The 2017 Digital Delta summer research fellowship, funded by a SEED grant, provided Pacific students with the opportunity to recover the history of Stockton’s historic Little Manila and to bring it to life using 3-D modeling technology. Over five weeks, six students learned historical research and technical skills to build a historical game documenting the history of this community that was decimated by the Crosstown Freeway in the 1970s.
This interdisciplinary fellowship involved students from various different departments: Danielle Thomasson (Graphic Design), Kyle Sabbatino (Graphic Design), Jamie Lynn Culilap (Computer Science), Sarah Kuo (Geological and Environmental Sciences), Ronnie Sanchez (Social Science), and Hannah Tvergyak (History). Faculty advisors included Josh Salyers (Special Collections), Dan Cliburn (Computer Science), and Edie Sparks (History). Good communication between team members was essential to the success of the project.
The Holt-Atherton Special Collections was a highly useful tool that helped with gathering information about Little Manila. The staff of Special Collections guided the student researchers through a myriad of historical resources.
Students interviewed those that experienced Little Manila, because they were more closely related to its impact in Stockton. Listening to the people who lived through those times allowed the students to have a deeper understanding of Little Manila that cannot be learned from books or other texts.
Then designers learned techniques in two programs, 3Ds Max and Maya, to construct the models. Each model then had to be made with specific constraints to work within the gaming program, Unreal Engine. Most of the buildings in the game had unique textures applied to the walls, floors, and other structural components that required custom modifications to produce a photorealistic effect.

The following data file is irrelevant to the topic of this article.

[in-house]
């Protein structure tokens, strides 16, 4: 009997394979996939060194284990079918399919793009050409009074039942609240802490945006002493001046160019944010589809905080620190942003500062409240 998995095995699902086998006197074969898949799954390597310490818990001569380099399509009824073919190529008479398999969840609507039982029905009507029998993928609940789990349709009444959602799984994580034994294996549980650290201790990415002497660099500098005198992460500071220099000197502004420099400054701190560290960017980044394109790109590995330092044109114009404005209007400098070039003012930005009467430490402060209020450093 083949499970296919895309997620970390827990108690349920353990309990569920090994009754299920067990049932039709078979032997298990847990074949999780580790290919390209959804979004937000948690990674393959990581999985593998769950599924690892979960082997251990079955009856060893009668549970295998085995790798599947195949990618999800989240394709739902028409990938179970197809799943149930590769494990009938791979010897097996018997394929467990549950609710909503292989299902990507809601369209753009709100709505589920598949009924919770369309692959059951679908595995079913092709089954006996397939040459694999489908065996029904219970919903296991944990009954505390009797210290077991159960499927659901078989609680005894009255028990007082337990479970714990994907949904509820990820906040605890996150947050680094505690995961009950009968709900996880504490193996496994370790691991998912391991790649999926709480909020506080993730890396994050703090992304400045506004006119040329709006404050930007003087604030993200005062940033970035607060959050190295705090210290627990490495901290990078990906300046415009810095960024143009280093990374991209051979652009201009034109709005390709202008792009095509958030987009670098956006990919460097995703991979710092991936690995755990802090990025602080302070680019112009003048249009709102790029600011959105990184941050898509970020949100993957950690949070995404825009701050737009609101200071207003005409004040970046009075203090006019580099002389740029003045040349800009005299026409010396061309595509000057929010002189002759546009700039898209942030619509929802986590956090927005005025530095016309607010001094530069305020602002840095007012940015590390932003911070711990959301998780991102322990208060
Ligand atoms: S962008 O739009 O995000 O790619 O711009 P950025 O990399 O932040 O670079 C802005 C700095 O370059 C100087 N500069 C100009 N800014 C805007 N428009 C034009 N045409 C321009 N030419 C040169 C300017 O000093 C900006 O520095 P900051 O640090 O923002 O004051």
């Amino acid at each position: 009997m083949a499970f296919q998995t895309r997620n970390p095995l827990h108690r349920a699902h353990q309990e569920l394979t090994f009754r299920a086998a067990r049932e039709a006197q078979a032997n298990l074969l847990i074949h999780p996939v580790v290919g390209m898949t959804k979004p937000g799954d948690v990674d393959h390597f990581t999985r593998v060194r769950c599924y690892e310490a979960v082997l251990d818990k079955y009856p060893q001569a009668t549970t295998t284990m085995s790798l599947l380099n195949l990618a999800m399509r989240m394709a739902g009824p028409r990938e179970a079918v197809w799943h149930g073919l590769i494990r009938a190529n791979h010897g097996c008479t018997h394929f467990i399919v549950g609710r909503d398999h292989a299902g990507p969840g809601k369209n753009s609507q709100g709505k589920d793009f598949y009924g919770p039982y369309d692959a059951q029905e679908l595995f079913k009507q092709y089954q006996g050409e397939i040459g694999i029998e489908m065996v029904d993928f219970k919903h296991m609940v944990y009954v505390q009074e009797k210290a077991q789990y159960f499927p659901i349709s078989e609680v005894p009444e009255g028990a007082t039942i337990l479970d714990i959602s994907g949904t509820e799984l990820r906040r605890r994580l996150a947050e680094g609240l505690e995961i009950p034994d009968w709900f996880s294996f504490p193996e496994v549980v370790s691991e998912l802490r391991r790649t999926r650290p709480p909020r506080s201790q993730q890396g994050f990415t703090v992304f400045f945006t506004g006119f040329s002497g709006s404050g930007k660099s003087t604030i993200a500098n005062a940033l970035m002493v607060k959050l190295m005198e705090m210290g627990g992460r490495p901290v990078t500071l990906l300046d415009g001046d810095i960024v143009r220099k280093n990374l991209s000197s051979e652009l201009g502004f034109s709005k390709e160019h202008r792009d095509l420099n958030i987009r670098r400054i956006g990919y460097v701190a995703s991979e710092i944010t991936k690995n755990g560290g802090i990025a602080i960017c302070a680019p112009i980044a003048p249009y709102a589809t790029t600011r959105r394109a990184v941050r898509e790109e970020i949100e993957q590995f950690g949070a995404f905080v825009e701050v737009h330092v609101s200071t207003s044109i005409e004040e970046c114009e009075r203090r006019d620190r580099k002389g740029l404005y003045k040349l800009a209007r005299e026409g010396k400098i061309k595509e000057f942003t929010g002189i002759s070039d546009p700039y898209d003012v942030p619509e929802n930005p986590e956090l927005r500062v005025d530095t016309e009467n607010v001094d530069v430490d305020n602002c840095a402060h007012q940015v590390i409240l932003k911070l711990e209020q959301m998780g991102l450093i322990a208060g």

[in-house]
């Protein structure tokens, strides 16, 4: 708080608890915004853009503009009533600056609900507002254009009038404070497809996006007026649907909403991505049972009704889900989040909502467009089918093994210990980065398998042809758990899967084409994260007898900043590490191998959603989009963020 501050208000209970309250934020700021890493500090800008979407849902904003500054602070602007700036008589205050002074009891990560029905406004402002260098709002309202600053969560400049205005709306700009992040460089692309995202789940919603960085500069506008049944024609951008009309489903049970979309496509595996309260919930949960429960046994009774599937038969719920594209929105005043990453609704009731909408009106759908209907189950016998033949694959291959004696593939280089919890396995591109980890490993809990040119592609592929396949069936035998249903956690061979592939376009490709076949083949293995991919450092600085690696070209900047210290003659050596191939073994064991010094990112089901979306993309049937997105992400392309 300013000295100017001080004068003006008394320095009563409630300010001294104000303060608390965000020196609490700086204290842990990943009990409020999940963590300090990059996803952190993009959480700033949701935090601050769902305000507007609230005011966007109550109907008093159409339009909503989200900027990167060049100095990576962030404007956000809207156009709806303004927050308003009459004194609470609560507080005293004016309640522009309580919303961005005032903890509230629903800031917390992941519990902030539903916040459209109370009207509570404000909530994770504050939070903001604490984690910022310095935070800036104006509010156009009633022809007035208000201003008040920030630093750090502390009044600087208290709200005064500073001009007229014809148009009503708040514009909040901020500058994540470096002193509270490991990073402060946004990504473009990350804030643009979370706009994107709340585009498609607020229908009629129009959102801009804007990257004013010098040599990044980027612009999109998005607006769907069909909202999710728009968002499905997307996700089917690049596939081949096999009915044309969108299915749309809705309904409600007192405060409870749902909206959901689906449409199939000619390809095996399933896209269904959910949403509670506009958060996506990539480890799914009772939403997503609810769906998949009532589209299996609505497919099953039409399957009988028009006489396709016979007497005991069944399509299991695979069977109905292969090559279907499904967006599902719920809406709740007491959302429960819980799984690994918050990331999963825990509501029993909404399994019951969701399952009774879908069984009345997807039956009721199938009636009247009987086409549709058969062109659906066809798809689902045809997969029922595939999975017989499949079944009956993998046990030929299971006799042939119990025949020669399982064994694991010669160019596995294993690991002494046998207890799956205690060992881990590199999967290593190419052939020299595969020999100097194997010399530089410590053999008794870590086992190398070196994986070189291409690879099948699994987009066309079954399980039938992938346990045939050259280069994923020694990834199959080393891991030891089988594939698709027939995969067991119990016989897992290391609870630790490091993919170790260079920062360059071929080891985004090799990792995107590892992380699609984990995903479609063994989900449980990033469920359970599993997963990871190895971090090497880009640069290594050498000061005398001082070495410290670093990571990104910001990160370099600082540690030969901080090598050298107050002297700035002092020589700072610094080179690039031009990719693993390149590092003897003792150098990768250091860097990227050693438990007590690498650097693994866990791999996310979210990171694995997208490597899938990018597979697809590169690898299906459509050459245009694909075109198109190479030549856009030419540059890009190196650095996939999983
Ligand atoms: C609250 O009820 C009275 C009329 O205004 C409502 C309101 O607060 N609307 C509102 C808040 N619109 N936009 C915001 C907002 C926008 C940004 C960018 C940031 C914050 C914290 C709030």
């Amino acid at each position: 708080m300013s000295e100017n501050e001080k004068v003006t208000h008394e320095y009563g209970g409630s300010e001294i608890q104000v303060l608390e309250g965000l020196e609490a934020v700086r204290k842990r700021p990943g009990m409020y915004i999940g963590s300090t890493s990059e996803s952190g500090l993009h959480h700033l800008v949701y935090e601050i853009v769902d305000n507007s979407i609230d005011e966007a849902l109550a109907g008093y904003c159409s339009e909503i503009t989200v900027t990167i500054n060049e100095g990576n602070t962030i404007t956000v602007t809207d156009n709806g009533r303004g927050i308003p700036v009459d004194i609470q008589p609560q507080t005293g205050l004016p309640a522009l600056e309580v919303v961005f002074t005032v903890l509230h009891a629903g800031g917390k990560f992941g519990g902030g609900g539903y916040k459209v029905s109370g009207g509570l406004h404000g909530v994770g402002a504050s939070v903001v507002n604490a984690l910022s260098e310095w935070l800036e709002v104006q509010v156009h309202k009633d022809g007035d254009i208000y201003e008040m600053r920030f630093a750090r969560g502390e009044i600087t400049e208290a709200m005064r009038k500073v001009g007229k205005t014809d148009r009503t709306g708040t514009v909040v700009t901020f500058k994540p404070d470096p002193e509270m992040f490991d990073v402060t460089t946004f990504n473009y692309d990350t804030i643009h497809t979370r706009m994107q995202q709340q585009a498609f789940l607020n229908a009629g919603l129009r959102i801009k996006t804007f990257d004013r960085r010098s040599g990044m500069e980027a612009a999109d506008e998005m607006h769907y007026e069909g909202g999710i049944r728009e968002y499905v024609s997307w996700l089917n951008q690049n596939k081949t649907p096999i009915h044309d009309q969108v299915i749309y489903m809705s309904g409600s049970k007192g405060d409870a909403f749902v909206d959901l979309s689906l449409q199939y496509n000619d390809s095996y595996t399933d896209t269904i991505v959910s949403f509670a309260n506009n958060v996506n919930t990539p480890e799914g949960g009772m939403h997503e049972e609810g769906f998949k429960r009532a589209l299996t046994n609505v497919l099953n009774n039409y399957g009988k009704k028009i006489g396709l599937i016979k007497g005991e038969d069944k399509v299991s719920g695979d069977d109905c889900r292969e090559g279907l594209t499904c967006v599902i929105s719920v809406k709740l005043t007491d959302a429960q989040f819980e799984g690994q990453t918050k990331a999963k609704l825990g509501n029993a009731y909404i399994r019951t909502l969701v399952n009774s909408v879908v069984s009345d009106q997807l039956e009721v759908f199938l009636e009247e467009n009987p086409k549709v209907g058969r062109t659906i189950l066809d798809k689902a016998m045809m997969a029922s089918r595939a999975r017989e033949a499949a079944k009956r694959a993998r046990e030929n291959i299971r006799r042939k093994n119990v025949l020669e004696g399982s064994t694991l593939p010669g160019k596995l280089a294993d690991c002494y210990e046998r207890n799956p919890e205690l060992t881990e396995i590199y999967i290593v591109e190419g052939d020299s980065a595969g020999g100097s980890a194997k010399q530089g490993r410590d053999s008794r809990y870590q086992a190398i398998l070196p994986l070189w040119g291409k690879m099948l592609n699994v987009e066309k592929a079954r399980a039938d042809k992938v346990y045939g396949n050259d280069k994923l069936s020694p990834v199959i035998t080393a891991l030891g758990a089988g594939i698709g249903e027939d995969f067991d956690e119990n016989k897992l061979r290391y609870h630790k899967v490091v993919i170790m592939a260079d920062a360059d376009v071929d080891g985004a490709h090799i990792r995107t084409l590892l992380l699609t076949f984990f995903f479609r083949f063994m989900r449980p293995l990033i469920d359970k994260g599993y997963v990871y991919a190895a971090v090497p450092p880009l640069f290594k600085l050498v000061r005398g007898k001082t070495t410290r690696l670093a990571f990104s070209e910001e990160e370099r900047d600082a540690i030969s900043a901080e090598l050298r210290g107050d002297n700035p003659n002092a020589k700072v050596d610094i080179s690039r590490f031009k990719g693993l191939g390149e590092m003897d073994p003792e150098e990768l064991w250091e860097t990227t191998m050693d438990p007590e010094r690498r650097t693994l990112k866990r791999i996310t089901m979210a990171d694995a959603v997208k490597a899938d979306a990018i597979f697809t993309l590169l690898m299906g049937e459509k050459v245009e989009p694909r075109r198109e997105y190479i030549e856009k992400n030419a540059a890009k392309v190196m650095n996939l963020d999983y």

Perfecting the lighting creates a more realistic environment. Dynamic lighting settings can help reduce the artificiality of the gaming environment and mirror real life.
The photos used for historical accuracy were from the 1920s-60s. Modeling buildings and objects from photographs required the students to research dimension specifications for reference objects (1950s cars for example) and adjust for camera locations and angles. They combined these height estimates with architectural standards for floor heights to create accurate and playable buildings.
Little Manila Recreated was designed to be a historical simulated video game. Since the target audience is students, faculty, and members of the Stockton community, the user interface design had to accommodate for this diversity. The game had to be user-friendly to allow users to enjoy the game without any technical frustrations. One of the main interactions of the game is informational icons, which show users that they can play or interact with an object.
The game employs a first-person open-world narrative set in the mid-twentieth century. The player, a newly arrived Filipino immigrant, begins at the intersection of El Dorado and Lafayette streets to meet their cousin, who explains the importance of Little Manila and what places to visit. The player is free to explore the environment, meet their cousin at the Quezon hotel, and stop at the Lafayette Lunch Counter. The narrative is intended to replicate an immigrant’s first day in Little Manila.
Little Manila Recreated was made in the Unreal Game Engine, which can be broken up into two main sections: blueprints and the scene editor. The blueprints hold the code that makes the game functional and it can be customized for more unique uses. The scene editor shows what the environment can look like and developers can edit the scene by placing in actors, lighting, and materials.